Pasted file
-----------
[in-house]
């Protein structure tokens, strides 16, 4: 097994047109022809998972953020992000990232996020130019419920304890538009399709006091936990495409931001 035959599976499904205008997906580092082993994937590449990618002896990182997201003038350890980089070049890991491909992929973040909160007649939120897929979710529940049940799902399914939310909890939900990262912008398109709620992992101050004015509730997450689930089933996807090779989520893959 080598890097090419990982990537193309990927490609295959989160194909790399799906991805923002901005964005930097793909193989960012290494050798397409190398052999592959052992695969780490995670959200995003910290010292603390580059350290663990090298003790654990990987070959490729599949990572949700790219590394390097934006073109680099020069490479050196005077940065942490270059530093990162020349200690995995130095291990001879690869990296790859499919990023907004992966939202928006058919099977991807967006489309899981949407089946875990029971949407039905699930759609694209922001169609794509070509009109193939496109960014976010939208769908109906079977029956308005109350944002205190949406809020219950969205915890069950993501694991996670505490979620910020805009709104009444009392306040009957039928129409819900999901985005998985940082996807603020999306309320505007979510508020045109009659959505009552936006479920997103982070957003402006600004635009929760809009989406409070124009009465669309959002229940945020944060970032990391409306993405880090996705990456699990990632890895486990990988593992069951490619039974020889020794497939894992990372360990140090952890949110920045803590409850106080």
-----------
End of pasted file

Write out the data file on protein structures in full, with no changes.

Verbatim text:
[in-house]
């Protein structure tokens, strides 16, 4: 097994047109022809998972953020992000990232996020130019419920304890538009399709006091936990495409931001 035959599976499904205008997906580092082993994937590449990618002896990182997201003038350890980089070049890991491909992929973040909160007649939120897929979710529940049940799902399914939310909890939900990262912008398109709620992992101050004015509730997450689930089933996807090779989520893959 080598890097090419990982990537193309990927490609295959989160194909790399799906991805923002901005964005930097793909193989960012290494050798397409190398052999592959052992695969780490995670959200995003910290010292603390580059350290663990090298003790654990990987070959490729599949990572949700790219590394390097934006073109680099020069490479050196005077940065942490270059530093990162020349200690995995130095291990001879690869990296790859499919990023907004992966939202928006058919099977991807967006489309899981949407089946875990029971949407039905699930759609694209922001169609794509070509009109193939496109960014976010939208769908109906079977029956308005109350944002205190949406809020219950969205915890069950993501694991996670505490979620910020805009709104009444009392306040009957039928129409819900999901985005998985940082996807603020999306309320505007979510508020045109009659959505009552936006479920997103982070957003402006600004635009929760809009989406409070124009009465669309959002229940945020944060970032990391409306993405880090996705990456699990990632890895486990990988593992069951490619039974020889020794497939894992990372360990140090952890949110920045803590409850106080």